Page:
acoustikats-brandacoUstiKats (@acoUstiKats) – “Old Time Rock And Roll” – Bob Seger

The Intro shows us the last week’s performance, the engagement, and then reminds us of the Frat Boy mentality as they act out a Bachelor Party. (Until now, I’d never heard of a bachelor party where they wind up putting toe nail polish on women.) Jewel enters to ask the college boys if they will be performing in just their underwear. And thus wins the coveted “Shawn Stockman sexist comment award” for the episode. yes it’s the iconic image, but this is first and foremost about the song. She states that it needs to create character; honour the nostalgia; but above all: have consistency in the music and not let the theatrics over shadow it.

My comments earlier about the Kats:

This is dumb. Yes… Big movie hit. However, I’ve chatted about the fact that Acoustikats (the Gemini Group) wears the two faces of Frat Boys and Serious A Cappella Colllege group. Their problem is that when they go for the fun, they lose their edge and originality. This song is about as “Party” as you can get. The main vocals aren’t even sung. So, putting an actual vocal to it will distract from the original or not doing so will distract from being a competitive group. This seems like a lose-lose for the Kats.

I gave the Kats my lowest odds to survive at 25:1. At first I thought that maybe i’d be wrong. They came into the song with a sweet barbershop-like styling and came into the song with a good middle ground between the scream and the sing. If only they’d stopped there. the Kats then ‘treated’ the viewers to a cavalcade of musical styles: Show Shuffle, Testify, etc. And finally, in a moment out of a bad burlesque show; the 3 leads demonstrated their break-away pants to give us the partial-monty and the full Tom Cruise. As expected as the pants came down, the theatrics went up and the harmonies and glue came down as well. Maybe I’m just getting older but the sexualisation on the Sing Off isn’t supporting the rest of the show. The performance as a whole just fell flat.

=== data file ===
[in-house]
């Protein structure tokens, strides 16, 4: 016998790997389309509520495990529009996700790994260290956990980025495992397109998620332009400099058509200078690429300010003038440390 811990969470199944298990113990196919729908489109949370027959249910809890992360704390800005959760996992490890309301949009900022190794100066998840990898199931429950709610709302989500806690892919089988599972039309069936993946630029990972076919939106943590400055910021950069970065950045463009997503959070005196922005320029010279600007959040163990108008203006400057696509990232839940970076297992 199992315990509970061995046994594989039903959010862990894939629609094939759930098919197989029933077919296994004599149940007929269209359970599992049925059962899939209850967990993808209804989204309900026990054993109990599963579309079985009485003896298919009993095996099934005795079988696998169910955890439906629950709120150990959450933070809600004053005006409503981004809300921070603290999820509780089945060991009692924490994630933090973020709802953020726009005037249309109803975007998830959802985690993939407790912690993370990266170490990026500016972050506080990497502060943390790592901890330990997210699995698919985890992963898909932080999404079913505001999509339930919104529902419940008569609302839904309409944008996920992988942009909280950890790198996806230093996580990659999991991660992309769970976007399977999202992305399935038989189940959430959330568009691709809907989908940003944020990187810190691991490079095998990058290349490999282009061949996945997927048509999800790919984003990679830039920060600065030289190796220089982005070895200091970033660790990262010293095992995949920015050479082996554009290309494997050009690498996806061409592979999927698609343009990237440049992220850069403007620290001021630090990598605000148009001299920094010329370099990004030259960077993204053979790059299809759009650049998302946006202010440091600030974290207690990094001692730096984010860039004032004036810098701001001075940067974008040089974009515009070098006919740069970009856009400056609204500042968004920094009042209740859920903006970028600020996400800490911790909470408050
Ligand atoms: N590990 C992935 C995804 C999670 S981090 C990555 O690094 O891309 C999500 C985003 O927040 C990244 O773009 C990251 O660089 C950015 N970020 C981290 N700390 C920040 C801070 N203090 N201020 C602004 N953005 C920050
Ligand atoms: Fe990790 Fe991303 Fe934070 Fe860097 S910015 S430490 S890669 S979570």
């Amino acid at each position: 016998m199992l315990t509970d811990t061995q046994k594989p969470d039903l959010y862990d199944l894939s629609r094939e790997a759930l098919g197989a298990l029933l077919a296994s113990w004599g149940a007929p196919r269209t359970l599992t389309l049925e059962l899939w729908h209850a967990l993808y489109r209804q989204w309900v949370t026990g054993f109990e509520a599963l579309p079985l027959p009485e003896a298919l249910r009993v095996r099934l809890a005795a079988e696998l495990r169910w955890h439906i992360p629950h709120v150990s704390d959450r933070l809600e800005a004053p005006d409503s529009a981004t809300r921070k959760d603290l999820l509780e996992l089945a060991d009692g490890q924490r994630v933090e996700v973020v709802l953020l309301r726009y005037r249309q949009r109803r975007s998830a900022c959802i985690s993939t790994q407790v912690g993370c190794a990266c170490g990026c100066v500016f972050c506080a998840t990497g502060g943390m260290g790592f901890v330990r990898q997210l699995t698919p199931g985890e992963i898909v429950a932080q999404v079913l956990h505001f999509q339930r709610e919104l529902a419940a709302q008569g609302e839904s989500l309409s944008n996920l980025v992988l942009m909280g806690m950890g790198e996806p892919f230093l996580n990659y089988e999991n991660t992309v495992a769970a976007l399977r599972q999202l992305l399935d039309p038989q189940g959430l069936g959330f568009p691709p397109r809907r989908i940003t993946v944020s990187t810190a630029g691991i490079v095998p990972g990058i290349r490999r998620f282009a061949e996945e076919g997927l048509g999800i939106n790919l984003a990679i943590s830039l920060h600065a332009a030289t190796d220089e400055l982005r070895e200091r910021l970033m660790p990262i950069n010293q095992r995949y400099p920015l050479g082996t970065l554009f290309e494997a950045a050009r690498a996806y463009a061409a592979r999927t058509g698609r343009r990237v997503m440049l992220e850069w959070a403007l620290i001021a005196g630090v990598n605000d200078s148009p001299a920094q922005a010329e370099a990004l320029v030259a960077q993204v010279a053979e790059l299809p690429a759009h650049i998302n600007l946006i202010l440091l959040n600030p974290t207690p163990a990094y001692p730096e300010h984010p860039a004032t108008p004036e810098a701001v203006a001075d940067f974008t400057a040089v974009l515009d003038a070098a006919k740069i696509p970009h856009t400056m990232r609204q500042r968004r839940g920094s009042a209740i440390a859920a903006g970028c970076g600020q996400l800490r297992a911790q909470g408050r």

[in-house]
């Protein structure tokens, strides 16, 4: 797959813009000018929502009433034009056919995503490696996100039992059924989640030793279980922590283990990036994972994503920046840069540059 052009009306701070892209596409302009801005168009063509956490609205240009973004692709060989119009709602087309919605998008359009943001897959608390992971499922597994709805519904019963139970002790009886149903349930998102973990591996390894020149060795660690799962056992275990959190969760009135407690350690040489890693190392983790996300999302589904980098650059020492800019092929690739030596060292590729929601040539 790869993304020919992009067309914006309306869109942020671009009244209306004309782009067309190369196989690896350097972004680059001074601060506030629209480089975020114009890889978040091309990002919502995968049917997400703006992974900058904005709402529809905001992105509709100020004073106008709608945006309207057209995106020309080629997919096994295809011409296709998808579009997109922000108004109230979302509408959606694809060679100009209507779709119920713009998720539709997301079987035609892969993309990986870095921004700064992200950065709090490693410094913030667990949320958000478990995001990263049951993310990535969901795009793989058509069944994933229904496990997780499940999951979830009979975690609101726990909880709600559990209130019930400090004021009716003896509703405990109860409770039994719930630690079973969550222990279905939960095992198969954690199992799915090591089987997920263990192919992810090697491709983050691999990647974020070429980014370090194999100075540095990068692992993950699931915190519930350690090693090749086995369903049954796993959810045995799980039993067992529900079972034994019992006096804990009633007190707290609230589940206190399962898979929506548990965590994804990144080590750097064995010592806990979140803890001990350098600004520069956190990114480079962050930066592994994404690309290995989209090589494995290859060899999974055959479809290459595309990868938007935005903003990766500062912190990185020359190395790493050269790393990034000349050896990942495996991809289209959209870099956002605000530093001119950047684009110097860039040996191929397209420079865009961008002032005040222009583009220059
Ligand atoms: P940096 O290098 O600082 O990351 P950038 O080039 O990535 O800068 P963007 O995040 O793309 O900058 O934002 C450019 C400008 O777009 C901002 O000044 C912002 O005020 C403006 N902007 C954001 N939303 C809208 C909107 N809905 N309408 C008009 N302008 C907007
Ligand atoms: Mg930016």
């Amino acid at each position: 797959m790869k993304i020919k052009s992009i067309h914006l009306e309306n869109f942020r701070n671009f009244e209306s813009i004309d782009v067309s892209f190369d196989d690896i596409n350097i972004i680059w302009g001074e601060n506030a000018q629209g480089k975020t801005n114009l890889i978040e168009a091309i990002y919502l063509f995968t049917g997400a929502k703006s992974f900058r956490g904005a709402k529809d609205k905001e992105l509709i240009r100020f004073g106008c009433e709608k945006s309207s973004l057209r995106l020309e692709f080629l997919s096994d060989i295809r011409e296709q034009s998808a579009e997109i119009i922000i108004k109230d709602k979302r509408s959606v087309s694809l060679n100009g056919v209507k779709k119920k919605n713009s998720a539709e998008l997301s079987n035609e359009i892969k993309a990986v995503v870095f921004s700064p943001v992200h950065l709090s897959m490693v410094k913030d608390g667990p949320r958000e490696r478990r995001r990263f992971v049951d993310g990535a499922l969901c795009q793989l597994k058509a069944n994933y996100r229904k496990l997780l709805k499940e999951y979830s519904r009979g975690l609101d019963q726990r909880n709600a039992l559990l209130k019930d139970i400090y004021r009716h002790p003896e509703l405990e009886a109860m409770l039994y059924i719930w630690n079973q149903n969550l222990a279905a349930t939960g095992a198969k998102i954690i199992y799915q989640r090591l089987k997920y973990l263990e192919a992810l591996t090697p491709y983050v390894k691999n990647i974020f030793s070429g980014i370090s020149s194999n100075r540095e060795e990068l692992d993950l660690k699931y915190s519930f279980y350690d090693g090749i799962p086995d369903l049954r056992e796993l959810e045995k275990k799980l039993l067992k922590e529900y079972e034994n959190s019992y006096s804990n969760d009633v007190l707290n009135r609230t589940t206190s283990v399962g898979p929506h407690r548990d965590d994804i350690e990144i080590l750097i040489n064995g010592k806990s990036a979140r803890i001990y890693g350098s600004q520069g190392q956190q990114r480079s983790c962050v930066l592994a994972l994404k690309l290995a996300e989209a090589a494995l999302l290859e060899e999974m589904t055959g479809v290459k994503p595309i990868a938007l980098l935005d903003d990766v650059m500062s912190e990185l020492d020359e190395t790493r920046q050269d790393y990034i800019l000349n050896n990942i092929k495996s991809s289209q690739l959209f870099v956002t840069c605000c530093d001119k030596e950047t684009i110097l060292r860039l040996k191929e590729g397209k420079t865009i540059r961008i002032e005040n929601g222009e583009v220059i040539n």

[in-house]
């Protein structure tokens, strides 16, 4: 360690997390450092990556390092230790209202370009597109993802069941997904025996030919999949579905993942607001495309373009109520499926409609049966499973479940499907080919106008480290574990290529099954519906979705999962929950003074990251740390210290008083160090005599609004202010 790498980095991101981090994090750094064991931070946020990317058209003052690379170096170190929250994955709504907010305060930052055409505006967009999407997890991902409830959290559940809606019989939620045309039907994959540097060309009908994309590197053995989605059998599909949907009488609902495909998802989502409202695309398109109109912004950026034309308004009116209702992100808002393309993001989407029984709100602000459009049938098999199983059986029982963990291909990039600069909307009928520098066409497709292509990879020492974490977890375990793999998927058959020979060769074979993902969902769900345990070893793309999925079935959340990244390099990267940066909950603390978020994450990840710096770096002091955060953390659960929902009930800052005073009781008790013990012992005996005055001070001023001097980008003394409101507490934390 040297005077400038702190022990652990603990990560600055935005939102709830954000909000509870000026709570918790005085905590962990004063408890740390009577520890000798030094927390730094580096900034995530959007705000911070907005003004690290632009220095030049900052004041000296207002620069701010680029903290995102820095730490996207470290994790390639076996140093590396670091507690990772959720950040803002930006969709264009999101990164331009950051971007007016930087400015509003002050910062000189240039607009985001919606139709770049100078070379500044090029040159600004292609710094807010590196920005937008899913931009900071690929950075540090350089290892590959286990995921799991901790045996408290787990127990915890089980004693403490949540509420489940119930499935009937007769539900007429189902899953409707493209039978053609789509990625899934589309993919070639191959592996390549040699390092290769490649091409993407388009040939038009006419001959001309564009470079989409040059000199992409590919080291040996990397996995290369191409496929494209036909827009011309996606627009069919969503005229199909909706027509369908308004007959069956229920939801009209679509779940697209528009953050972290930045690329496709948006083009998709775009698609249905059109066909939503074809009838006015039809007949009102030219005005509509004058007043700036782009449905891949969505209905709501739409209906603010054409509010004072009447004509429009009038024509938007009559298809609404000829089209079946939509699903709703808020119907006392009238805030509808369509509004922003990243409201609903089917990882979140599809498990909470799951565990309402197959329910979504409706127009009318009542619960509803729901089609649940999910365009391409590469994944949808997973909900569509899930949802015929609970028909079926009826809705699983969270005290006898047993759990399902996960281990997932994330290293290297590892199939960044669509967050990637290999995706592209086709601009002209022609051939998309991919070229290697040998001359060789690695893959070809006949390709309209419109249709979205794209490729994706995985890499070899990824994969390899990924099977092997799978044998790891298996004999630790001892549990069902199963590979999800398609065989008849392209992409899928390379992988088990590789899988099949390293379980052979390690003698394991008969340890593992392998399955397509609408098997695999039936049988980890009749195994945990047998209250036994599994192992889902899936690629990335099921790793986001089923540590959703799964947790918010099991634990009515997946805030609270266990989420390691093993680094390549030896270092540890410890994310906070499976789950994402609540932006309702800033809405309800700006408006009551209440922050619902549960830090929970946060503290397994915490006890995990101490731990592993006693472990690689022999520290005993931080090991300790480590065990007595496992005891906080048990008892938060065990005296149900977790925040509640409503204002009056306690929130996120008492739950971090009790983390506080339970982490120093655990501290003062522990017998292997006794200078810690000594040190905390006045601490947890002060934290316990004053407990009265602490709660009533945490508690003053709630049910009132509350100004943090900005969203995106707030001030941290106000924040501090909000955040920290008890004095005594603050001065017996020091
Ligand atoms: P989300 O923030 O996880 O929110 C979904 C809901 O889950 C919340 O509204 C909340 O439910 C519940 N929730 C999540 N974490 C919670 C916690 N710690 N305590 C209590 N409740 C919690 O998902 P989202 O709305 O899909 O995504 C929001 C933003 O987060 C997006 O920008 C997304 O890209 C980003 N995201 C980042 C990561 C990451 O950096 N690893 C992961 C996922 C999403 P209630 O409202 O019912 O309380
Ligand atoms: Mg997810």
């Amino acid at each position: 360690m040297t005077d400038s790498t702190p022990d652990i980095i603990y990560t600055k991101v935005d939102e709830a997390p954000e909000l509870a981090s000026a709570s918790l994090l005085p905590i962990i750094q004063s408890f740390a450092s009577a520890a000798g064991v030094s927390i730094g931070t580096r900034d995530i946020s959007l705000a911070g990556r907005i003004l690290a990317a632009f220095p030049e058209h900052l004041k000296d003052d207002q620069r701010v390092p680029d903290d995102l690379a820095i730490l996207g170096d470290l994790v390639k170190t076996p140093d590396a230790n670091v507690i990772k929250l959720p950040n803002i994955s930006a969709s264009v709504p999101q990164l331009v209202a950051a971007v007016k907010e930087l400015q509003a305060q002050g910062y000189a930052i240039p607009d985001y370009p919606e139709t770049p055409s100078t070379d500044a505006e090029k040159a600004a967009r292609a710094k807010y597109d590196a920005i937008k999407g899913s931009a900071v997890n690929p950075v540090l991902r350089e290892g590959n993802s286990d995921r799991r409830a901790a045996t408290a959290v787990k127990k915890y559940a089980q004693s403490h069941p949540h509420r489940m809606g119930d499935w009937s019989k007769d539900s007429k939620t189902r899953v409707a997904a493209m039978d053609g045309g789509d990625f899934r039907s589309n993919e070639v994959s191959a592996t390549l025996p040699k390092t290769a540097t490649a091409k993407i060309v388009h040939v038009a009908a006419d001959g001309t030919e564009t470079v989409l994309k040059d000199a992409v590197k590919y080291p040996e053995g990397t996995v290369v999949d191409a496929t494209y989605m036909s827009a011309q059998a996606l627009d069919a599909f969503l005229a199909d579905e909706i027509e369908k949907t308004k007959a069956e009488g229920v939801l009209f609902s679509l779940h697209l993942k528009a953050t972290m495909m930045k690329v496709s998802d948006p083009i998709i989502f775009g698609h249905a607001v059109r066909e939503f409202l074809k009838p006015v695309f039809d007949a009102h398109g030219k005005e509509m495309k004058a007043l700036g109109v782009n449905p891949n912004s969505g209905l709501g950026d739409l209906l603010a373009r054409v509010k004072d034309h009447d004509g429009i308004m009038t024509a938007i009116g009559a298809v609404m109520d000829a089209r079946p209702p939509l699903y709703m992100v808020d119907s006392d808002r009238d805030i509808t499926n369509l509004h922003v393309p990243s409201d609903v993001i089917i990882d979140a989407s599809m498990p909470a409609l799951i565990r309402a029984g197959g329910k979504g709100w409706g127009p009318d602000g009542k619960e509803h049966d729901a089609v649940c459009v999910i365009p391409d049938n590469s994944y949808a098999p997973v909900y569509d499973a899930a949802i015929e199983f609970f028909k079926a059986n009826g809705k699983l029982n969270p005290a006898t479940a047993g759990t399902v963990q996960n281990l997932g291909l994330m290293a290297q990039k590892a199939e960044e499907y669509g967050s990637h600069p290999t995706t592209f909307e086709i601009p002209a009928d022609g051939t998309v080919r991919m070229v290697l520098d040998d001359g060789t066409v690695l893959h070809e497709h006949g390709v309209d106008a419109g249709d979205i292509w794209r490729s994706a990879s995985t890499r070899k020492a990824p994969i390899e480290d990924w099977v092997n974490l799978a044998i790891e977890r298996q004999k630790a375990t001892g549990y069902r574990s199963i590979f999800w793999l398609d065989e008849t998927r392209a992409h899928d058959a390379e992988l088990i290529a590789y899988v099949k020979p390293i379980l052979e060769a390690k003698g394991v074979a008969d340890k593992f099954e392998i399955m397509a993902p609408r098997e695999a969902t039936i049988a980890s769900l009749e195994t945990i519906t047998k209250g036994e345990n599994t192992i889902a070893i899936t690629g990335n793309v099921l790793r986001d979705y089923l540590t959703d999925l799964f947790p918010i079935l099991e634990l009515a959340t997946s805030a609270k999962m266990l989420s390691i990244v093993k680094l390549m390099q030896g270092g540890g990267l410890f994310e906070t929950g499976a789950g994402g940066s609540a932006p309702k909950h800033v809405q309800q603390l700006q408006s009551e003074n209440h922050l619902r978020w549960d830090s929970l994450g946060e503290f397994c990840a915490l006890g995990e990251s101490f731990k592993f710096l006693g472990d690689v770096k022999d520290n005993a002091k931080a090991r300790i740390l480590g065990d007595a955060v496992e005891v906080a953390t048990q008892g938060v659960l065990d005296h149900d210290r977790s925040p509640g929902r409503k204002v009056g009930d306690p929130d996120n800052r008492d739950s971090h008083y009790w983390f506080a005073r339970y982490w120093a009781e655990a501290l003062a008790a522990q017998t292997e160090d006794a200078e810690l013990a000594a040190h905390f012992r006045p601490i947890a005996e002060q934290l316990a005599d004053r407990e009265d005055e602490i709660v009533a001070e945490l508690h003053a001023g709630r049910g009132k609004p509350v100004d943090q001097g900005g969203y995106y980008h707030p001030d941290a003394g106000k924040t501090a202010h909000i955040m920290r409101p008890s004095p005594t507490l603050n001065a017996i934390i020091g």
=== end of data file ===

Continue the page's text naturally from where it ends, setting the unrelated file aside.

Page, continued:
The Judges:

Jewel: Musical tour. Good mix of musical styles.

Shawn: Could have done without the exposure. You can never unsee something. Seriously. Great performance. Harmonies waver on the theatrics. Found a niche. Bringing out new things. (Everyone of Shawn’s comments feel like they have a hidden double meaning that is hiding distaste for the performance)

Ben: Jewel jokes that Ben judges in just his underwear. “I’ve gone commando tonight.” It was entertaining. The transitions were good and well executed. Not sure if I’m happy about multiple styles in a song about r&r. Wanted more R&R in the song.


And this was only half of the performances. What did you think of these three groups? How do they rank so far for you? More shortly!